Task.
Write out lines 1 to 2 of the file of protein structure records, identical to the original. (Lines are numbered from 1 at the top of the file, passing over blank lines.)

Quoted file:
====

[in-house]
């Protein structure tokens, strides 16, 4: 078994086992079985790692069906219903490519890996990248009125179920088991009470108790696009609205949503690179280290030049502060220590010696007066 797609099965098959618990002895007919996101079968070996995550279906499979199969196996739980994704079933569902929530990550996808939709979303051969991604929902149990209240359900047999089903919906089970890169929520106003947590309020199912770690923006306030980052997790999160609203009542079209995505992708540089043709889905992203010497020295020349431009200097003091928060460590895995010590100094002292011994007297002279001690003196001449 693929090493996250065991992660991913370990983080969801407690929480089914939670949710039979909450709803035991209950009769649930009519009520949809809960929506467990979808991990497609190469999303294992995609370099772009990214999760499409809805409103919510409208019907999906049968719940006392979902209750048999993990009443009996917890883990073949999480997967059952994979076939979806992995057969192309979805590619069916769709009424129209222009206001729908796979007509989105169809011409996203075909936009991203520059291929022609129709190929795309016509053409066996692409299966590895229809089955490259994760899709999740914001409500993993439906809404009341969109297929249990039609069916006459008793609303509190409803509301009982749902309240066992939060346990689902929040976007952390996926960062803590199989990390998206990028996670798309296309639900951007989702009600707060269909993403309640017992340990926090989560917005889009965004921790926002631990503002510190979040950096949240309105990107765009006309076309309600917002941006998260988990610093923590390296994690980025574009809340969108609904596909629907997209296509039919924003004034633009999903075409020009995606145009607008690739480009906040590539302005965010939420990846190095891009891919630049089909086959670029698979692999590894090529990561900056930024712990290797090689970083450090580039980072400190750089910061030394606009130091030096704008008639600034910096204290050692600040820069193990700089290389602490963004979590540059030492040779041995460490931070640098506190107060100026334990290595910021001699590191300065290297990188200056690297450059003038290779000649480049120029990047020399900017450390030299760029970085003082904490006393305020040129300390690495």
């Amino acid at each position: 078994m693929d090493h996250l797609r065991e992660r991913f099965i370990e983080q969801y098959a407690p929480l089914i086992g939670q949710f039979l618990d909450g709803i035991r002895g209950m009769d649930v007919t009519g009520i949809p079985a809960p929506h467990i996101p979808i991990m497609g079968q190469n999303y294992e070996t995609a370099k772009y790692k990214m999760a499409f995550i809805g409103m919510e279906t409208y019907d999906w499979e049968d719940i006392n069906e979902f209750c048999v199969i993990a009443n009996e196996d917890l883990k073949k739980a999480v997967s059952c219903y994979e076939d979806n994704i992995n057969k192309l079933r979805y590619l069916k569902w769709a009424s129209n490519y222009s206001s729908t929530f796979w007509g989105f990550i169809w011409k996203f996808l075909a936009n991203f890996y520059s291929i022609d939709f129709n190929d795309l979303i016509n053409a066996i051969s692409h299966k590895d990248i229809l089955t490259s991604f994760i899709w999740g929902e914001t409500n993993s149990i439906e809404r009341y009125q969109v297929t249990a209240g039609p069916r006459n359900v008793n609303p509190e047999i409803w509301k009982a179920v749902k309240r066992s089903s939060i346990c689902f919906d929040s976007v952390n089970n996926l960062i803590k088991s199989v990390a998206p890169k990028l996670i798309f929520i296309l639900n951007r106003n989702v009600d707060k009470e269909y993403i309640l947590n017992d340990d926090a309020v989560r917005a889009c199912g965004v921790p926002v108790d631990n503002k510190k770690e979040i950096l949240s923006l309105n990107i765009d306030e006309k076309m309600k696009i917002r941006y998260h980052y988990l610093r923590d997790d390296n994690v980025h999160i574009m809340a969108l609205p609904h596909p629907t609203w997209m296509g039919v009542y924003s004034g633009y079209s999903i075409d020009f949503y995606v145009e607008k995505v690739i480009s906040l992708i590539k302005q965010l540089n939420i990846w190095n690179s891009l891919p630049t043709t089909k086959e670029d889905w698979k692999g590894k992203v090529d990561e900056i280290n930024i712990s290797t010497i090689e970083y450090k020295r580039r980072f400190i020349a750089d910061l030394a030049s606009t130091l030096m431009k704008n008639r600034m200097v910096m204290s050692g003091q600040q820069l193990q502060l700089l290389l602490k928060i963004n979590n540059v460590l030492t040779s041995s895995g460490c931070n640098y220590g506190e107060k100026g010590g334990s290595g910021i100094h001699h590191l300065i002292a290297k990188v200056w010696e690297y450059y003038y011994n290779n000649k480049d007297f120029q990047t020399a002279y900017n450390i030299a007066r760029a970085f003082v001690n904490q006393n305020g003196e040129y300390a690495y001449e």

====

[in-house]
């Protein structure tokens, strides 16, 4: 078994086992079985790692069906219903490519890996990248009125179920088991009470108790696009609205949503690179280290030049502060220590010696007066 797609099965098959618990002895007919996101079968070996995550279906499979199969196996739980994704079933569902929530990550996808939709979303051969991604929902149990209240359900047999089903919906089970890169929520106003947590309020199912770690923006306030980052997790999160609203009542079209995505992708540089043709889905992203010497020295020349431009200097003091928060460590895995010590100094002292011994007297002279001690003196001449 693929090493996250065991992660991913370990983080969801407690929480089914939670949710039979909450709803035991209950009769649930009519009520949809809960929506467990979808991990497609190469999303294992995609370099772009990214999760499409809805409103919510409208019907999906049968719940006392979902209750048999993990009443009996917890883990073949999480997967059952994979076939979806992995057969192309979805590619069916769709009424129209222009206001729908796979007509989105169809011409996203075909936009991203520059291929022609129709190929795309016509053409066996692409299966590895229809089955490259994760899709999740914001409500993993439906809404009341969109297929249990039609069916006459008793609303509190409803509301009982749902309240066992939060346990689902929040976007952390996926960062803590199989990390998206990028996670798309296309639900951007989702009600707060269909993403309640017992340990926090989560917005889009965004921790926002631990503002510190979040950096949240309105990107765009006309076309309600917002941006998260988990610093923590390296994690980025574009809340969108609904596909629907997209296509039919924003004034633009999903075409020009995606145009607008690739480009906040590539302005965010939420990846190095891009891919630049089909086959670029698979692999590894090529990561900056930024712990290797090689970083450090580039980072400190750089910061030394606009130091030096704008008639600034910096204290050692600040820069193990700089290389602490963004979590540059030492040779041995460490931070640098506190107060100026334990290595910021001699590191300065290297990188200056690297450059003038290779000649480049120029990047020399900017450390030299760029970085003082904490006393305020040129300390690495």